If the electric field is uniform, a gradual increase in voltage across a gap produces a breakdown of the gap in the form of a spark without any preliminary discharges. On the other hand, if the field is non-uniform, an increase in voltage will first cause a discharge in the gas to appear at points with highest electric field intensity, namely at sharp points or where the electrodes are curved or on transmission lines. This form of discharge is called a Corona Discharges and can be observed as a bluish luminescence. This phenomenon is always accompanied by a hissing noise, and the air surrounding the corona region becomes converted into ozone. Corona Discharges is responsible for considerable loss of power from high voltage transmission lines, and it leads to the deterioration of insulation due to the combined action of the bombardment of ions and of the chemical compounds formed during discharges. Corona also gives rise to radio interference.
The voltage gradient required to produce visual a.c. corona in air at a conductor surface, called the corona inception field, can be approximately given for the case of parallel wires of radius r as
For the case of coaxial cylinders whose inner cylinder has a radius r the equation becomes
where m is the surface irregularity factor which becomes equal to unity for highly polished smooth wires; d is the relative air density correction factor given by,
where b is the atmospheric pressure in torr, and t is the temperature in °C, d = 1 at 760 torr and 25°C. The expressions were found to hold good from atmospheric pressure down to a pressure of several torr.
On the high voltage conductors at high pressures there is a distinct difference in the visual appearance of the corona under positive and negative polarities of the applied voltage. When the voltage is positive, corona appears as a uniform bluish white sheath over the entire surface of the conductor. On the other hand, when the voltage is negative, the corona will appear like reddish glowing spots distributed along the length of the wire.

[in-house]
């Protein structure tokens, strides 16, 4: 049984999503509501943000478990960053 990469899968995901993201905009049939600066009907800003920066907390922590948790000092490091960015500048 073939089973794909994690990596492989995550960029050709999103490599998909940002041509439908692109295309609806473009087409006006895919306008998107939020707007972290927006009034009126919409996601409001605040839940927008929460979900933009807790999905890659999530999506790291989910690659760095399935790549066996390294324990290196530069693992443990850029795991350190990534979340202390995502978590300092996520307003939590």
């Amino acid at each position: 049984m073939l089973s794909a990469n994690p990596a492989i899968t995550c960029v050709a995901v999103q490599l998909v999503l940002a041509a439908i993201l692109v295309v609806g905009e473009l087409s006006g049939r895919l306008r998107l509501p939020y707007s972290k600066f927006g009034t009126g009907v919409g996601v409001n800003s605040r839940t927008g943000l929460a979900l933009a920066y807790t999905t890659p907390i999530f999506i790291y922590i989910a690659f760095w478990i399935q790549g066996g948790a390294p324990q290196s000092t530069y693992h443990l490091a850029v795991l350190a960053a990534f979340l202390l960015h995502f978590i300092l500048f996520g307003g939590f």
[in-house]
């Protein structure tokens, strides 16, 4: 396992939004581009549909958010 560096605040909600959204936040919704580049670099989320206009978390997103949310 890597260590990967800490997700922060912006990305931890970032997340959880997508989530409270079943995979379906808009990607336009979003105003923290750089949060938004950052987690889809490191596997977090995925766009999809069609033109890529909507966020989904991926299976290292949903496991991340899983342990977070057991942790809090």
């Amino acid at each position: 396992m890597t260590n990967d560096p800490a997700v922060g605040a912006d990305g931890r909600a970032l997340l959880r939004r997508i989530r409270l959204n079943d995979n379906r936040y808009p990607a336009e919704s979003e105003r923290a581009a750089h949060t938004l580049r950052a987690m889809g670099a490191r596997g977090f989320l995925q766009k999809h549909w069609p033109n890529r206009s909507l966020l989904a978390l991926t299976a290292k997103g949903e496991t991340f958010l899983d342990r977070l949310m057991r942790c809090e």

Investigations with point-plane gaps in air showed that when point is negative, corona appears as current pulses called Trichel pulses, and the repetition frequency of these pulses increases as the applied voltage is increased and decreases with decrease in pressure. On the other hand, observations when the point is positive in air showed that the corona current increases steadily with voltage. At sufficiently high voltage, current amplification increases rapidly with voltage, up to a current of about 10-7 A, after which the current becomes pulsed with repetition frequency of about 1 kHz composed of small bursts. This form of corona is called burst corona. The average current then increases steadily with applied voltage leading to breakdown.
The corona inception and breakdown voltages of the sphere-plane arrangement are shown in Fig. 2.15. From this figure it can be seen that
- at small spacings (region I), the field is uniform, and the breakdown voltage mainly depends on the spacing;
- at fairly large spacings (region II), the field is non-uniform, and the breakdown voltage depends both on the sphere diameter and the spacing; and
- at large spacings (region III), the field is non-uniform, and the breakdown is preceded by corona and is controlled only by the spacing. The Corona Discharges inception voltage mainly depends on the sphere diameter.
It may be summarized that the study of corona and non-uniform field breakdown is very complicated and investigations are still under progress.